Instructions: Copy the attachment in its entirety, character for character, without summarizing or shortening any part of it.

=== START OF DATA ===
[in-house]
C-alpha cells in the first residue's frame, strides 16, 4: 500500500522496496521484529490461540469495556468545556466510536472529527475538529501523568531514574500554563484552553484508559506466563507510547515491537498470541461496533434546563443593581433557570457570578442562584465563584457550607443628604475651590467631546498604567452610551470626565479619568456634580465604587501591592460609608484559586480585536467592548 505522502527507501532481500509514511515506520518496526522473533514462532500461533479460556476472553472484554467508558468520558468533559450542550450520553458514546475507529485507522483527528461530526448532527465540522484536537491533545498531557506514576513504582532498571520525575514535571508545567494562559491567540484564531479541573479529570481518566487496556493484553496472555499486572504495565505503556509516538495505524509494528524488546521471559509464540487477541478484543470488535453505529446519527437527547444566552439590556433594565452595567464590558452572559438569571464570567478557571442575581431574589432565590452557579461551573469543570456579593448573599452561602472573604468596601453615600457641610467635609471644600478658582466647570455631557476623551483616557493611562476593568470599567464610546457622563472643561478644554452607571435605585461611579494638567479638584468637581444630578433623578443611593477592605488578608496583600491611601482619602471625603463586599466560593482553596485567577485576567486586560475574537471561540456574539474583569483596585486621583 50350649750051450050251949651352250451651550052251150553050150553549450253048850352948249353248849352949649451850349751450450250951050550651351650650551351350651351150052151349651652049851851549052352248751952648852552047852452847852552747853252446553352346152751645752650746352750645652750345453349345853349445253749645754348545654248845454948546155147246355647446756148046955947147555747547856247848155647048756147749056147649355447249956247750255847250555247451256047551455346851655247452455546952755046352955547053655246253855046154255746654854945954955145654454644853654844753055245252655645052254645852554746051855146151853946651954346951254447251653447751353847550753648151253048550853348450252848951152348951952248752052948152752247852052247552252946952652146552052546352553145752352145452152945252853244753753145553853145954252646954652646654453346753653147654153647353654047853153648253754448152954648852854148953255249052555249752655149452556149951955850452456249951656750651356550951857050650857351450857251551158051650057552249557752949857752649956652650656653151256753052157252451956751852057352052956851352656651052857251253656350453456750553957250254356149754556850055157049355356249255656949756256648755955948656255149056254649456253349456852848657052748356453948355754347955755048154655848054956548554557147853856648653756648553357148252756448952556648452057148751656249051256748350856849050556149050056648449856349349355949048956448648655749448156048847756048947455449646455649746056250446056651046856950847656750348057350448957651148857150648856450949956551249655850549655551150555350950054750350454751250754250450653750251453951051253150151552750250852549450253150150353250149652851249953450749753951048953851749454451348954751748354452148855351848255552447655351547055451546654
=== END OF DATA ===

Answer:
[in-house]
C-alpha cells in the first residue's frame, strides 16, 4: 500500500522496496521484529490461540469495556468545556466510536472529527475538529501523568531514574500554563484552553484508559506466563507510547515491537498470541461496533434546563443593581433557570457570578442562584465563584457550607443628604475651590467631546498604567452610551470626565479619568456634580465604587501591592460609608484559586480585536467592548 505522502527507501532481500509514511515506520518496526522473533514462532500461533479460556476472553472484554467508558468520558468533559450542550450520553458514546475507529485507522483527528461530526448532527465540522484536537491533545498531557506514576513504582532498571520525575514535571508545567494562559491567540484564531479541573479529570481518566487496556493484553496472555499486572504495565505503556509516538495505524509494528524488546521471559509464540487477541478484543470488535453505529446519527437527547444566552439590556433594565452595567464590558452572559438569571464570567478557571442575581431574589432565590452557579461551573469543570456579593448573599452561602472573604468596601453615600457641610467635609471644600478658582466647570455631557476623551483616557493611562476593568470599567464610546457622563472643561478644554452607571435605585461611579494638567479638584468637581444630578433623578443611593477592605488578608496583600491611601482619602471625603463586599466560593482553596485567577485576567486586560475574537471561540456574539474583569483596585486621583 50350649750051450050251949651352250451651550052251150553050150553549450253048850352948249353248849352949649451850349751450450250951050550651351650650551351350651351150052151349651652049851851549052352248751952648852552047852452847852552747853252446553352346152751645752650746352750645652750345453349345853349445253749645754348545654248845454948546155147246355647446756148046955947147555747547856247848155647048756147749056147649355447249956247750255847250555247451256047551455346851655247452455546952755046352955547053655246253855046154255746654854945954955145654454644853654844753055245252655645052254645852554746051855146151853946651954346951254447251653447751353847550753648151253048550853348450252848951152348951952248752052948152752247852052247552252946952652146552052546352553145752352145452152945252853244753753145553853145954252646954652646654453346753653147654153647353654047853153648253754448152954648852854148953255249052555249752655149452556149951955850452456249951656750651356550951857050650857351450857251551158051650057552249557752949857752649956652650656653151256753052157252451956751852057352052956851352656651052857251253656350453456750553957250254356149754556850055157049355356249255656949756256648755955948656255149056254649456253349456852848657052748356453948355754347955755048154655848054956548554557147853856648653756648553357148252756448952556648452057148751656249051256748350856849050556149050056648449856349349355949048956448648655749448156048847756048947455449646455649746056250446056651046856950847656750348057350448957651148857150648856450949956551249655850549655551150555350950054750350454751250754250450653750251453951051253150151552750250852549450253150150353250149652851249953450749753951048953851749454451348954751748354452148855351848255552447655351547055451546654